Scatter (Point) charts are used to show correlations between two sets of values. The scatter chart lets you observe the dependence of one value to another and is often used for scientific data modeling. This chart type is typically not used used with time dependent data where a Line chart is more suited. A common usage of the scatter chart is to compare aggregated data across categories.
Scatter charts are different from other chart types because, instead of using the category values as x-values, they have explicit x-values for the data points. Consequently, the data can be grouped (and aggregated) into a different category than the value that is shown on the x-axis. For example, to show last year's sales for individual salespersons along the x-axis, you would not want to aggregate y-values if two salespersons have identical x-values.
The following image illustrates a scatter chart:
Bubble charts can be considered a variation of the scatter charts, in which the data points are replaced with bubbles. This chart type displays the differences between data points based on the size of the bubble. The larger the bubble is, the larger is the difference between the two data points.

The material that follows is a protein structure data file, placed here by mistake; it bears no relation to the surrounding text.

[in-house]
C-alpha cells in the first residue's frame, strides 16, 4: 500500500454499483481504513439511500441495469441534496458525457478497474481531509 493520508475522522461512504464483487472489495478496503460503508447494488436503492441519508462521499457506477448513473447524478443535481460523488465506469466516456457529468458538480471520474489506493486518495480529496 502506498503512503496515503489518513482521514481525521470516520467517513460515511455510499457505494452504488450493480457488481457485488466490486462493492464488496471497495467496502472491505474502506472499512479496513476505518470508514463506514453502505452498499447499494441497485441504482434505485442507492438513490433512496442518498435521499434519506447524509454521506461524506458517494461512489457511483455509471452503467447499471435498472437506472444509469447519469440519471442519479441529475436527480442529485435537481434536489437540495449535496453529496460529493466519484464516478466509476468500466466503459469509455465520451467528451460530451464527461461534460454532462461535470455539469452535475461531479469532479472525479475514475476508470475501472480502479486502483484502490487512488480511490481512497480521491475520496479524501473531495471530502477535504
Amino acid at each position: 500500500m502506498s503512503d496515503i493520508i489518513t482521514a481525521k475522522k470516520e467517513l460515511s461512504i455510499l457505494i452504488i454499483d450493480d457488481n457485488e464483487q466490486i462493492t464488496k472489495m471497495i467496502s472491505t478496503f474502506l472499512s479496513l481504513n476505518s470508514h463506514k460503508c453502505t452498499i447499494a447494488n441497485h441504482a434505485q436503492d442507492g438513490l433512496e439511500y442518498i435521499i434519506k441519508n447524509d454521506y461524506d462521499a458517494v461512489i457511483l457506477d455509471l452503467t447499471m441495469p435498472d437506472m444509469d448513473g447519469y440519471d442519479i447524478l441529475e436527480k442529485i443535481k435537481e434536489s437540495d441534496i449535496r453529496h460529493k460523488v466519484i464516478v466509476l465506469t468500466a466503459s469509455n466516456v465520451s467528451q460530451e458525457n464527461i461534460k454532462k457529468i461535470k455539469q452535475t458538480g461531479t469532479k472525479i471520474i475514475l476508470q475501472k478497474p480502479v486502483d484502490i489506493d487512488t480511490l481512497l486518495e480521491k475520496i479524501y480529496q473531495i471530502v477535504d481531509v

The following Bubble chart sample report has a category set to sales person so that it aggregates sales data per sales person. However, the value of last year's sales is shown on the x-axis.
Scatter charts usually display and compare numeric values, such as scientific, statistical, and engineering data.
A typical usage of the scatter chart is when you want to compare large numbers of data points not related to time. The more data you include in a scatter chart, the better the comparisons that you can make.
The bubble chart requires an additional value (Size of the bubble) per data point.
Scatter charts are most suitable for handling the distribution of values and clusters of data points. This is the best chart type if your dataset contains many points (for example, several thousand points). Displaying multiple series on a point chart is visually distracting and should be avoided. In this scenario, consider using a line chart.